Translational Pulmonology

Scientific Background

Asthma is a common complex chronic inflammatory disease affecting up to 30% of children and adults in some regions of the world. Hallmark characteristics include reversible airway obstruction in the presence of airway inflammation and airway hyperresponsiveness (AHR); symptoms can range from mild to life threatening. Most of the 30 million people suffering from asthma are well treated due to improved therapeutic strategies. However, patients are far from being symptom-free with upwards of 10-20% labelled as severe or uncontrolled; cases of fatal asthma attacks are still not rare events.

One significant subset of asthma patients presents with features of both asthma and chronic obstructive pulmonary disease (COPD). COPD is currently rated the fourth most common cause of death globally and is predicted to be the third by 2030. The presence of asthma and COPD in the same patient affects about 10-25% of COPD patients. The clinical presentation of co-existing COPD and asthma leads to significantly worse respiratory symptoms, poorer quality of life, and increased risk of exacerbations and hospital admissions. However, the concept of co-existing COPD and asthma is controversial and no single accepted definition exists which raises an important question as to its origin and how to clinically classify and manage these patients remains a puzzle.

A co-existence of asthma has also been observed in approximately 19% of patients with cystic fibrosis (CF). CF is the most common, lethal genetic disease in Caucasian populations. It is difficult to determine which CF patients have concomitant asthma and which have asthma-like symptoms caused by CF lung inflammation as established and validated criteria are lacking due to the overlap of clinical measurements. Inhaled corticosteroids are the mainstay treatment of asthma and are some of the most commonly prescribed medications in CF. However, the widespread prescription of inhaled corticosteroids is not supported due to uncertain benefits on pulmonary function in CF patients, specifically in patients with concomitant CF and asthma.

Clustering of patients with these complex lung diseases based on clinical and physiological parameters has had some benefit in understanding its heterogeneity. However, it is suggested that different mechanisms (endotypes) are responsible for the heterogeneity seen between patients with asthma, COPD, CF or in patients with multiple lung diseases. The implementation of functional genomic studies and other ‘omics technologies using human and mouse model systems has provided a powerful tool to identify novel risk factors and distinguish those markers truly promoting disease. Prof. Dr. Schedel has contributed with a number of novel concepts in the field following this approach with the overarching goal to characterize cellular and molecular markers to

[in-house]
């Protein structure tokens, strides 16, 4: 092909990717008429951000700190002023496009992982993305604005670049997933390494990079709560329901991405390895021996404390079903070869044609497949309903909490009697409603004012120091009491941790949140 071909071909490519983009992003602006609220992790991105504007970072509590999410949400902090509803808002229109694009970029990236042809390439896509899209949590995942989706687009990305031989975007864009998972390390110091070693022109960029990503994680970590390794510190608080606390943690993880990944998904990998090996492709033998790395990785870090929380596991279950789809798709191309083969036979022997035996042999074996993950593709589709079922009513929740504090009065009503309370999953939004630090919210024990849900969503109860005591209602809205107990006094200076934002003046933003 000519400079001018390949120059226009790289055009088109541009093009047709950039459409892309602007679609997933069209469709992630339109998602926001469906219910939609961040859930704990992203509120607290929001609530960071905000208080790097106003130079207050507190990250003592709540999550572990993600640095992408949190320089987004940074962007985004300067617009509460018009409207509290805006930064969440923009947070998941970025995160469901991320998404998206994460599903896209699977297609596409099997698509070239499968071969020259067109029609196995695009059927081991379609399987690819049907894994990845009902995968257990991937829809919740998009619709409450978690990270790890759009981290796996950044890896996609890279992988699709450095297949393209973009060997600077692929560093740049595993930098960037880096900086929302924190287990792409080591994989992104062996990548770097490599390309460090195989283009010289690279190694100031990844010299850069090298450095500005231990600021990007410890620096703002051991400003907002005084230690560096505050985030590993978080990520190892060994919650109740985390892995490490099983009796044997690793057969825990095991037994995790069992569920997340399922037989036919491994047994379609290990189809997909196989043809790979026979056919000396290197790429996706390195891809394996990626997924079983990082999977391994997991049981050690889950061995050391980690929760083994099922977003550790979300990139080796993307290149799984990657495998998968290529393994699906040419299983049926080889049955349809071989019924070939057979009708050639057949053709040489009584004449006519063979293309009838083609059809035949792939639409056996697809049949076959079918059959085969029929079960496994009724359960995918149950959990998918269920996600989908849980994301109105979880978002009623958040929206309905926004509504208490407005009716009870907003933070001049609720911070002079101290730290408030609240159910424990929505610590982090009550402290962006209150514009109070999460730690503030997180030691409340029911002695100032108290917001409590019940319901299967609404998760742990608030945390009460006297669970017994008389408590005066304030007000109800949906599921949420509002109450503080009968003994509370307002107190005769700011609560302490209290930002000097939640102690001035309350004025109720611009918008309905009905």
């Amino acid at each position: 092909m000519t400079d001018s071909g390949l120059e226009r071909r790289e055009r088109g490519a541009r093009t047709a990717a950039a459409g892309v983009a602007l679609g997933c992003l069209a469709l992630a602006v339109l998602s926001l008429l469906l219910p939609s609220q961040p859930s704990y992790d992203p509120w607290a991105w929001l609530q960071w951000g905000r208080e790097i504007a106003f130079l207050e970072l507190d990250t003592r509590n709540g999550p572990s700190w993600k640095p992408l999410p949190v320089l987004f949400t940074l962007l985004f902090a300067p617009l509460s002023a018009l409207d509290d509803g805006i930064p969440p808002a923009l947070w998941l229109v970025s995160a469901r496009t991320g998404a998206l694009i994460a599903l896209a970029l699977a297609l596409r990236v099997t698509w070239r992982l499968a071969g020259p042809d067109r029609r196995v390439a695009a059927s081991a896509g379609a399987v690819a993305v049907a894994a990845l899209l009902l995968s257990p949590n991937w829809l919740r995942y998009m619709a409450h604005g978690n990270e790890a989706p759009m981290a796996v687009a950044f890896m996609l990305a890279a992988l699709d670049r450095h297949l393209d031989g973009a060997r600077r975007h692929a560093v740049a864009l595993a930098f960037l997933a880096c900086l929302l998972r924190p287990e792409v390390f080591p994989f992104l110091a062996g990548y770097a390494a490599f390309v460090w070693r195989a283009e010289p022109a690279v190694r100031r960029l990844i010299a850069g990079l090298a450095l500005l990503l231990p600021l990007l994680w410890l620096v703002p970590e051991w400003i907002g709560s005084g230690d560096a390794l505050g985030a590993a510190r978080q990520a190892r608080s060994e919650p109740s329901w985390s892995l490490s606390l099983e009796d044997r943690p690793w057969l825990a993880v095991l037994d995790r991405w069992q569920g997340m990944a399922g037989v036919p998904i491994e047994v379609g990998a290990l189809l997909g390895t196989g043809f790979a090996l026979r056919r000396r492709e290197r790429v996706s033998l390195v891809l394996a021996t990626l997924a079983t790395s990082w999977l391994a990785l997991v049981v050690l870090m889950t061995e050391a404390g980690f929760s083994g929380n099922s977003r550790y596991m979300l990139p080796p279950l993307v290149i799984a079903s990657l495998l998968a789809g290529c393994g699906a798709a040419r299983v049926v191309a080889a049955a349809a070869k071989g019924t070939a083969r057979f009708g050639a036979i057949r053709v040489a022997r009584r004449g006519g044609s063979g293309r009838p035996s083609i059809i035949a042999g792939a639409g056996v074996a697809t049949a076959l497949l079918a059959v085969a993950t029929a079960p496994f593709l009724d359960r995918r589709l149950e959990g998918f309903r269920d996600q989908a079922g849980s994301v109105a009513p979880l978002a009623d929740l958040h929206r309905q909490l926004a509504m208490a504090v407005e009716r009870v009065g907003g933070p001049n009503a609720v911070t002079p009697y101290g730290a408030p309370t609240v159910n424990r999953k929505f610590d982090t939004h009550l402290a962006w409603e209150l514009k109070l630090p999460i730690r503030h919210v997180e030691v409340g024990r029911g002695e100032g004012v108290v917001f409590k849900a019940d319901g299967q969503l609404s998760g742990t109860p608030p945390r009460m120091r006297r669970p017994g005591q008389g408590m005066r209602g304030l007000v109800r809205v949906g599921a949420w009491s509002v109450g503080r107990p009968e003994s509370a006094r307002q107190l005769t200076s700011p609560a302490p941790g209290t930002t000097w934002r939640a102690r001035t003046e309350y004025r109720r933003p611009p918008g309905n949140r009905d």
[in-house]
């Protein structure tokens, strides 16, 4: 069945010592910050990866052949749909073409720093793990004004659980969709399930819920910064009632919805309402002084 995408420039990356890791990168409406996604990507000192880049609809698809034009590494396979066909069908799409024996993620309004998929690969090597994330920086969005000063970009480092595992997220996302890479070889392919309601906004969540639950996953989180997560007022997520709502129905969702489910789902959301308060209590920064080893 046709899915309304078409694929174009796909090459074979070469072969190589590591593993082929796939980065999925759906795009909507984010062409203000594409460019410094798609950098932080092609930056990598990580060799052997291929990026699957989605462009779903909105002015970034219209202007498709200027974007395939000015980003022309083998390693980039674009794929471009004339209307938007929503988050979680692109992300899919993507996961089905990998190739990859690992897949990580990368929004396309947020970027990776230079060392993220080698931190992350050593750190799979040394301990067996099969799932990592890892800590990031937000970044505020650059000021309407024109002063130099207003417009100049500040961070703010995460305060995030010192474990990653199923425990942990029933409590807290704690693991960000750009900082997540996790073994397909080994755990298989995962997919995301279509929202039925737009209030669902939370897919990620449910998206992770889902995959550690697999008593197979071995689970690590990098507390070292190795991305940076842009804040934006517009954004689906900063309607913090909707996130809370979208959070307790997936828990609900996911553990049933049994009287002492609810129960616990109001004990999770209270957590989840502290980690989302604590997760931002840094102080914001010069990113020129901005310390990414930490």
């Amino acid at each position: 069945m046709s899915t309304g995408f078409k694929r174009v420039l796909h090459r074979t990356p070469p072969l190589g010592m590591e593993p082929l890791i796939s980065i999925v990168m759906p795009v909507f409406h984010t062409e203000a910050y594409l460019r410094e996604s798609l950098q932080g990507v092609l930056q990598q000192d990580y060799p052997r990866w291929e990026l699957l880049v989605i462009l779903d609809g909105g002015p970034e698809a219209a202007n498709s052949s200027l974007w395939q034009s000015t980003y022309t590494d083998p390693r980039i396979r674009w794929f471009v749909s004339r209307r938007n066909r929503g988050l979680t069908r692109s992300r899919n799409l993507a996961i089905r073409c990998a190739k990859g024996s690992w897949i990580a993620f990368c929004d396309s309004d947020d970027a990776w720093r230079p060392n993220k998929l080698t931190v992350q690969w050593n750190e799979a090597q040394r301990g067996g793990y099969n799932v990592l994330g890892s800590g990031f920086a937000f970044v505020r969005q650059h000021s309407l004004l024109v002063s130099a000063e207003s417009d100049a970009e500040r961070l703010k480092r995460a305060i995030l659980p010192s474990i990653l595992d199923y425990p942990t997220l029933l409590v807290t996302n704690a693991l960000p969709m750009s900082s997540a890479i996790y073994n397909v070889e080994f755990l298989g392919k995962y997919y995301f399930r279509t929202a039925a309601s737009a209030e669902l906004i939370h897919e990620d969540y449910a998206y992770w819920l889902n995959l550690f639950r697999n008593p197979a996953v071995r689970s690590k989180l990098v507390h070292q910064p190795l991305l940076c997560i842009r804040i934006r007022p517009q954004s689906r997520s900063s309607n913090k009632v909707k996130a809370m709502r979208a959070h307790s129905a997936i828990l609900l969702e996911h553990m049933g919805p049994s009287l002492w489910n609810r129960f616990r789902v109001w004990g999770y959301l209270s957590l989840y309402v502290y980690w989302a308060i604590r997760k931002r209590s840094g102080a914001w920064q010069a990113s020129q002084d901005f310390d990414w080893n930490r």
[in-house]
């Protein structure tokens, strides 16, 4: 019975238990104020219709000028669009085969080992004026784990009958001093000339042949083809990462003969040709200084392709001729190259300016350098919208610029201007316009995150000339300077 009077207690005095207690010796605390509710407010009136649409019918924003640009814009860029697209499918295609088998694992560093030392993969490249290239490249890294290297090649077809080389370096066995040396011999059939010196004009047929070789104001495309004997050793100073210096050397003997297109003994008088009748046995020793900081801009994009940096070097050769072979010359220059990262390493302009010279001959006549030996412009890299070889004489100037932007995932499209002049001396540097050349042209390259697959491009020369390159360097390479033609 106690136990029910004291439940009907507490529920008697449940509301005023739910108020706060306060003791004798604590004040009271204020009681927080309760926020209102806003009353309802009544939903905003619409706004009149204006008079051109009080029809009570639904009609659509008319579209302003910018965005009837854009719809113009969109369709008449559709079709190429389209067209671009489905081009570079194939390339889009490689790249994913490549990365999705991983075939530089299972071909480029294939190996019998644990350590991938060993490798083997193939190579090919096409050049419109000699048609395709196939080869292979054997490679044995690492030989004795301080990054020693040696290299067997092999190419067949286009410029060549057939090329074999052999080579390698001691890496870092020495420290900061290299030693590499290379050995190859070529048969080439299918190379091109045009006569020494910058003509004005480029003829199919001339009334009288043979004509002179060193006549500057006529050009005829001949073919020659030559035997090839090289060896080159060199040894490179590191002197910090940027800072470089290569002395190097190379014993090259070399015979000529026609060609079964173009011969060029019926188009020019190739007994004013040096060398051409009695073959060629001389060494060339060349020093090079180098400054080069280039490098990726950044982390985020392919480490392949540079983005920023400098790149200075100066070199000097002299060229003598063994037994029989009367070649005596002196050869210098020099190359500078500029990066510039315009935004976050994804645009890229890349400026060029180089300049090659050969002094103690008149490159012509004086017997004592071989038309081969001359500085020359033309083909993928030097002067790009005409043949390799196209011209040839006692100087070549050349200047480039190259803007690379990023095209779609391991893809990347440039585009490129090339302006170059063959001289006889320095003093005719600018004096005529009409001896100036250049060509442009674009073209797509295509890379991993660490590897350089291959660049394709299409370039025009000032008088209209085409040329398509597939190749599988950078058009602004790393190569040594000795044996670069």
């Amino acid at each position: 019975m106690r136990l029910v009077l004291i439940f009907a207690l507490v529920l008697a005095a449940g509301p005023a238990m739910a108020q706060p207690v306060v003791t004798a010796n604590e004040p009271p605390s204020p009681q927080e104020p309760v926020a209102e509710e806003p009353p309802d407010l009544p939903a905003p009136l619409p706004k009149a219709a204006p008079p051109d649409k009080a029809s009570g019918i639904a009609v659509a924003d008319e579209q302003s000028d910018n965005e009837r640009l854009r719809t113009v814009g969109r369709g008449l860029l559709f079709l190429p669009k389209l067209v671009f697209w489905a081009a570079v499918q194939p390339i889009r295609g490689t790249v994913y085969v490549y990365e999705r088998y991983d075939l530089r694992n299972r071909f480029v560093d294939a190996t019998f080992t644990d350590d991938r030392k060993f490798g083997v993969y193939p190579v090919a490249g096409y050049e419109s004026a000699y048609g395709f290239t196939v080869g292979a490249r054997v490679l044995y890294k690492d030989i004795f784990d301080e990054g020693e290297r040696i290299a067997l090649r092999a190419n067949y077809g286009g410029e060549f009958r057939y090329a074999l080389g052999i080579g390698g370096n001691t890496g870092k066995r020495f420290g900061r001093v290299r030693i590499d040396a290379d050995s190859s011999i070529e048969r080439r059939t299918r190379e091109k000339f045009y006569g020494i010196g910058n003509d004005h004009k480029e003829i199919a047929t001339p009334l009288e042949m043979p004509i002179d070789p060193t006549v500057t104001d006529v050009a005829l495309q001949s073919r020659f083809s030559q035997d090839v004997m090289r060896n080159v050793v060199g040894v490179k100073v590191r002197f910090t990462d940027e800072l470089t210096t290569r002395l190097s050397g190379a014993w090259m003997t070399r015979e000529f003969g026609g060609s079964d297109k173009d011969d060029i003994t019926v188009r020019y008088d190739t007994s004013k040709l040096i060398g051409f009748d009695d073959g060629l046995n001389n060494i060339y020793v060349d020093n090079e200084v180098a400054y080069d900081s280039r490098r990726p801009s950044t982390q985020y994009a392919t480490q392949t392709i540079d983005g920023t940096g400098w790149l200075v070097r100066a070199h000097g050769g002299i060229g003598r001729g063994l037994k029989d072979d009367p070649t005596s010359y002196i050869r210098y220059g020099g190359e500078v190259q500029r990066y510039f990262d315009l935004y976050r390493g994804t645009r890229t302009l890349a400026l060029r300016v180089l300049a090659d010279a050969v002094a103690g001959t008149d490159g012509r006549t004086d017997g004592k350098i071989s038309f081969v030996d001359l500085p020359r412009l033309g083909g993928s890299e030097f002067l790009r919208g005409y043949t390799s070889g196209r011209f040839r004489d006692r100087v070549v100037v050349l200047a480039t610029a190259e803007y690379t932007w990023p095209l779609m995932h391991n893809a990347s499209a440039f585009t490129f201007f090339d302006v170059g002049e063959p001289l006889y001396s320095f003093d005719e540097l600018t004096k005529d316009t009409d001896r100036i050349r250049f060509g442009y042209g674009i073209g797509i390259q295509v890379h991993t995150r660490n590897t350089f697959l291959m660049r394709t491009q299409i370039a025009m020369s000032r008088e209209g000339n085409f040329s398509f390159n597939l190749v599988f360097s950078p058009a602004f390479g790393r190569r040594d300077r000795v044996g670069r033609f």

• distinguish subsets of patients with lung disease(s) driven by different endotypes
  • guide a more personalized medicine approach
  • discover novel treatment strategies to improve patient care.


Research Areas

Molecular and functional principles of lung diseases

  • Genomic predisposition to allergic respiratory disease, chronic obstructive pulmonary disease (COPD), and cystic fibrosis (CF)
  • Genetic and environmental risk factors influencing the development, exacerbation, and treatment of respiratory diseases
  • Identification of predictive biomarkers using molecular approaches
  • Functional consequences of dysregulated biological pathways
  • T cell subpopulations in lung diseases – function and regulation
  • Airway epithelial cells and their role in respiratory disease

Identification of reliable markers to achieve personalized medicine

  • Analyses of mouse model systems to test and manipulate causal pathways related to disease development and progression
  • Human in vitro model systems to modulate immune responses
  • Characterization of disease-related mechanisms in patients with lung disease
  • Discovery of novel molecules driving disease

Evaluation of alternative treatment strategies in patients with respiratory diseases

  • Examination of patient samples and clinical parameters before and after treatment
  • Development and application of mouse models to analyze the function and efficacy of new treatment approaches
  • Transfer of novel therapeutic targets from bench to bedside


Model Systems

In vitro models:

  • Cell lines (Jurkat T cells, HEK293, A549, YT, NIH3T3)
  • Primary cells (human and mouse CD4+ T cells, CD8+ T cells, nasal epithelial cells, airway epithelial cells)

In vivo models:

  • Models of experimental asthma (allergen, viral, bacterial)
  • Genetic or functional manipulation of disease-related pathways


  • Cell Culture
  • Cloning
  • Genotyping of single nucleotide polymorphisms (SNPs)
  • Electrophoretic Mobility Shift Assay (EMSA)
  • Chromatin immunoprecipitation (ChIP)
  • Luciferase Assay
  • Gene and protein expression analyses
  • Flow cytometry
  • Histological and immunohistological methods
  • Lung function analysis in mice
  • Protein-protein interaction analyses (with collaborators)
  • RNA sequencing (with collaborators)
  • Computational genetic and genomic analyses